U.S. stocks on Tuesday were poised to slip for a second session in a row as investors focused on Sino-American trade talks, with the latest developments making it unclear that a grand resolution can be achieved soon.
How are benchmarks performing?
Futures for the Dow Jones Industrial Average
fell 146 points, or 0.5%, to reach 26,296, those for the S&P 500
fell 13.75 points, or 0.5%, to 2,923.75, while Nasdaq-100 futures retreated
35.75 points to reach 7,704.25, a decline of 0.5%.
On Monday, the Dow
fell 95.70 points, or 0.4%, to close at 26,478.02, while the S&P 500 index
gave up 13.22 points, or 0.5%, to end at 2,938.79. The Nasdaq Composite Index
lost 26.18 points, or 0.3%, to finish at 7,956.29.
What’s driving the stock market?
Wall Street’s focus on trade relationships between the U.S. and China have been heightened this week as discussions between lower-level officials, leading to higher-level delegates on Oct. 10-11, are kicking off.
However, recent developments this week have made it difficult for investors to anticipate that a sweeping tariff agreement between the world’s largest economies can be achieved soon, with a import duties set to be implemented on $250 billion worth of Chinese goods to 30% from 25% set to take effect Oct. 15.
Late Monday, the U.S. blacklisted 28 Chinese companies because of their alleged role in human-rights violations against Muslim minorities ahead of the high-level discussions which will be led by China Vice Premier Liu He on Thursday.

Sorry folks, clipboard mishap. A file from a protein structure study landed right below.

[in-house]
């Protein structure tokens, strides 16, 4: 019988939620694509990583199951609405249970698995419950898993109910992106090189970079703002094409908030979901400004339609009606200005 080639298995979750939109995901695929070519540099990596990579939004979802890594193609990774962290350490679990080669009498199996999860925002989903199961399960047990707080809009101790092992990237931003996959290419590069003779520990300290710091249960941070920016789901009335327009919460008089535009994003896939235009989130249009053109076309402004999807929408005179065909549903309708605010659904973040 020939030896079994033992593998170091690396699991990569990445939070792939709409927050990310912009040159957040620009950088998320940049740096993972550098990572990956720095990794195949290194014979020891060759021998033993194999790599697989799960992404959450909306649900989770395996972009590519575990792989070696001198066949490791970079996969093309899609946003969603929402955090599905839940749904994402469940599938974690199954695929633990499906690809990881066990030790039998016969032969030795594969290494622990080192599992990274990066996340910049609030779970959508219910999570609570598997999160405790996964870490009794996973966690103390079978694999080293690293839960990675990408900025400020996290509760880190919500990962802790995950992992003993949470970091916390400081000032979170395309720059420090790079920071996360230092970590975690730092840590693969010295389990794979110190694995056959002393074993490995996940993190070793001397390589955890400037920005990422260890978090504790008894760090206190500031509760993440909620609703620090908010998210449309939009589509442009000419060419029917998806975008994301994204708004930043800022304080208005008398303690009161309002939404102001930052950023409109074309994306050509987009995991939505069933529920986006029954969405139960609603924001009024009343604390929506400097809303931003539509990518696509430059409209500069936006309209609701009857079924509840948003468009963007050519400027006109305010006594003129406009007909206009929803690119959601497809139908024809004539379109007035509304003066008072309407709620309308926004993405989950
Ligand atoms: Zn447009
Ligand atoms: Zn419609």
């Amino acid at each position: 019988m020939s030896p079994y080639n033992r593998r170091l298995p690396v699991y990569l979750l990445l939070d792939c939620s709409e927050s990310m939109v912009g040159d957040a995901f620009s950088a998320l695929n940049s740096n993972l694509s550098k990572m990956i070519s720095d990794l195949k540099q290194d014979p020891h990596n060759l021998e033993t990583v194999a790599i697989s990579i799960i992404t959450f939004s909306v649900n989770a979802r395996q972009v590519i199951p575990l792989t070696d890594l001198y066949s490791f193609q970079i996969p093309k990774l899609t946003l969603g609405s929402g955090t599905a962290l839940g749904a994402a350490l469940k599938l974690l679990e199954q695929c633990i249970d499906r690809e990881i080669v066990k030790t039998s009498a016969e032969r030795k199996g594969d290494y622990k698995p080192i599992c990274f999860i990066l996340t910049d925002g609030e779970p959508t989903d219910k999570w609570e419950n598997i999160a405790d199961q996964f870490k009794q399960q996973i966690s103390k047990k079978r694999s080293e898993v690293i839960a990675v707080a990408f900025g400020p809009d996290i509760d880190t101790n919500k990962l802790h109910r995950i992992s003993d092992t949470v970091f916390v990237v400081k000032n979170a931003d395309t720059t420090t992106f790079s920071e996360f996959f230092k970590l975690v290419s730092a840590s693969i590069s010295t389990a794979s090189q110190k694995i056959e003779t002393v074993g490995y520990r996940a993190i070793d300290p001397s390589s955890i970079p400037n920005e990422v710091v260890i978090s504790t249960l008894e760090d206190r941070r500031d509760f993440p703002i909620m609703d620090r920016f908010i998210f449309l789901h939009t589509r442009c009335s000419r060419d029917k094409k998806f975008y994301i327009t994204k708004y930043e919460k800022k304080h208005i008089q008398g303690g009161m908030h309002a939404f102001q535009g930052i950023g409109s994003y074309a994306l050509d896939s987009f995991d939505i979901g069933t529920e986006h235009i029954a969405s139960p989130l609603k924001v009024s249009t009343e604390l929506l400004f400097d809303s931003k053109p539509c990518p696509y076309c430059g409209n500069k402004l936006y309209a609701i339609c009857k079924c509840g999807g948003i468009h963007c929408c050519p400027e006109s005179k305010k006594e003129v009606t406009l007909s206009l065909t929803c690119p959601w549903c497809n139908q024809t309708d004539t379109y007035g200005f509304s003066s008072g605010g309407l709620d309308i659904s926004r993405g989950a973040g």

That said, Chinese commodity buyers have reportedly increased investments in U.S. soybeans, with the Wall Street Journal reporting that “farm exports, new purchasing deals and prices have all been climbing again in recent weeks.”
“It seems that investors are reluctant to assume a clear direction ahead of the high-level trade negotiations between US and Chinese officials on Thursday and Friday,” wrote Charalambos Pissouros, senior market analyst at brokerage JFD Group.
Looking ahead, investors will be watching data on producer prices, which could help guide economists’ and investors’ expectations for stubbornly low inflation that has mostly run below the Federal Reserve’s 2% annual target.
How are other markets trading?
The yield on the 10-year U.S. Treasury note
was 1.537% on Tuesday, up from 1.553% late Monday in New York.
Gold for December delivery
picked up $2.10 an ounce, or 0.1%, to trade at $1,506.50 an ounce on Comex after settling at $1,504.40 on Monday.
West Texas Intermediate crude-oil for November delivery
traded up 0.2% at $52.64 a barrel, early Tuesday.
In Asian trade, Hong Kong’s Hang Seng Index
rose 0.3% to 25,893.40, the China CSI 300
gained 0.6%, and Japan’s Nikkei 225
rose 1%. The Stoxx Europe 600